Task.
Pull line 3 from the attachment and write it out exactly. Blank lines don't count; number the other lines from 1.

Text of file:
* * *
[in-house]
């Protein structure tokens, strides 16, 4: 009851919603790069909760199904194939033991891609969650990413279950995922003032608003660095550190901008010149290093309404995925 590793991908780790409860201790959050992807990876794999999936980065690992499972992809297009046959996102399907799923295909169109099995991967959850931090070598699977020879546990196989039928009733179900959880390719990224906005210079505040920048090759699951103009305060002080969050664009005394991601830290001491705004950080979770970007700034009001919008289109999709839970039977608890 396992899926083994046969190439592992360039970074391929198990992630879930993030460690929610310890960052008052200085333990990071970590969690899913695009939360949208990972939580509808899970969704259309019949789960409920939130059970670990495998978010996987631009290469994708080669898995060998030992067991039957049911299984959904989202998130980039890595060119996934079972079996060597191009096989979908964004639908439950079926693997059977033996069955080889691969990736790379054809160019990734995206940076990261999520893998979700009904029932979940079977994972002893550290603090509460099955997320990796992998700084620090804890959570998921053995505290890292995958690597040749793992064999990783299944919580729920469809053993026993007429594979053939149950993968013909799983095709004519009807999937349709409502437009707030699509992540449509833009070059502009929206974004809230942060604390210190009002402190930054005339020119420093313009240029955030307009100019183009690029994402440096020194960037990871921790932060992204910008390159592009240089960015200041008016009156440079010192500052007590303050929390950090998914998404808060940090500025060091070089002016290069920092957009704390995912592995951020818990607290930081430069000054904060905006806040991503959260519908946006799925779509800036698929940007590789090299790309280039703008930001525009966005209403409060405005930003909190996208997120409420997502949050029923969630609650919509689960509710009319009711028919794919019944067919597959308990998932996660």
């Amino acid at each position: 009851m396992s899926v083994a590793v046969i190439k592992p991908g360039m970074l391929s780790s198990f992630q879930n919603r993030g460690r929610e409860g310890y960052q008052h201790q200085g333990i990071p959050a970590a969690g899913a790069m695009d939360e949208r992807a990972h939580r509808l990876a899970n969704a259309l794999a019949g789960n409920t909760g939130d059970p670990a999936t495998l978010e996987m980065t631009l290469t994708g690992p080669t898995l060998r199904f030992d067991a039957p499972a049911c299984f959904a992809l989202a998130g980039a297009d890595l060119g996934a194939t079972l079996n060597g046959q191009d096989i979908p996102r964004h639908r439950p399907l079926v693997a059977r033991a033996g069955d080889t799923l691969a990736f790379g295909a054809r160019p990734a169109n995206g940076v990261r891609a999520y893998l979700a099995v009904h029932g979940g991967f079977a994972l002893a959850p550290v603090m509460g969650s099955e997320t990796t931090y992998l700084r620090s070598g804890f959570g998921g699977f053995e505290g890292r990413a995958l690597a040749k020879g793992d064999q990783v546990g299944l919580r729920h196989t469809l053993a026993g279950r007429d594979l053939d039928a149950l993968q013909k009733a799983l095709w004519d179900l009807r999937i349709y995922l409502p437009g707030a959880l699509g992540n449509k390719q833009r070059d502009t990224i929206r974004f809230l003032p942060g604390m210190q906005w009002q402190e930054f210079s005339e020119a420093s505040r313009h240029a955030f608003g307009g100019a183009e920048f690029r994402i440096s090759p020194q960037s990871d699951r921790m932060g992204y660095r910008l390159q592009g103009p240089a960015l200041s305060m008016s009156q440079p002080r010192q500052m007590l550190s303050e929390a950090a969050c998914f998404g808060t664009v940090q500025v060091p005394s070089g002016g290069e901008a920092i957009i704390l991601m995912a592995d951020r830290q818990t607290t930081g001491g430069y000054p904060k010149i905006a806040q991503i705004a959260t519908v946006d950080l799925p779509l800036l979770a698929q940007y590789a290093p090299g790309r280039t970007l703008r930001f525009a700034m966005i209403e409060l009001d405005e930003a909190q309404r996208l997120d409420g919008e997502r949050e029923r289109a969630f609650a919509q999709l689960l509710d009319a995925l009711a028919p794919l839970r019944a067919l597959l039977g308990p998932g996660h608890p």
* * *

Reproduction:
């Amino acid at each position: 009851m396992s899926v083994a590793v046969i190439k592992p991908g360039m970074l391929s780790s198990f992630q879930n919603r993030g460690r929610e409860g310890y960052q008052h201790q200085g333990i990071p959050a970590a969690g899913a790069m695009d939360e949208r992807a990972h939580r509808l990876a899970n969704a259309l794999a019949g789960n409920t909760g939130d059970p670990a999936t495998l978010e996987m980065t631009l290469t994708g690992p080669t898995l060998r199904f030992d067991a039957p499972a049911c299984f959904a992809l989202a998130g980039a297009d890595l060119g996934a194939t079972l079996n060597g046959q191009d096989i979908p996102r964004h639908r439950p399907l079926v693997a059977r033991a033996g069955d080889t799923l691969a990736f790379g295909a054809r160019p990734a169109n995206g940076v990261r891609a999520y893998l979700a099995v009904h029932g979940g991967f079977a994972l002893a959850p550290v603090m509460g969650s099955e997320t990796t931090y992998l700084r620090s070598g804890f959570g998921g699977f053995e505290g890292r990413a995958l690597a040749k020879g793992d064999q990783v546990g299944l919580r729920h196989t469809l053993a026993g279950r007429d594979l053939d039928a149950l993968q013909k009733a799983l095709w004519d179900l009807r999937i349709y995922l409502p437009g707030a959880l699509g992540n449509k390719q833009r070059d502009t990224i929206r974004f809230l003032p942060g604390m210190q906005w009002q402190e930054f210079s005339e020119a420093s505040r313009h240029a955030f608003g307009g100019a183009e920048f690029r994402i440096s090759p020194q960037s990871d699951r921790m932060g992204y660095r910008l390159q592009g103009p240089a960015l200041s305060m008016s009156q440079p002080r010192q500052m007590l550190s303050e929390a950090a969050c998914f998404g808060t664009v940090q500025v060091p005394s070089g002016g290069e901008a920092i957009i704390l991601m995912a592995d951020r830290q818990t607290t930081g001491g430069y000054p904060k010149i905006a806040q991503i705004a959260t519908v946006d950080l799925p779509l800036l979770a698929q940007y590789a290093p090299g790309r280039t970007l703008r930001f525009a700034m966005i209403e409060l009001d405005e930003a909190q309404r996208l997120d409420g919008e997502r949050e029923r289109a969630f609650a919509q999709l689960l509710d009319a995925l009711a028919p794919l839970r019944a067919l597959l039977g308990p998932g996660h608890p």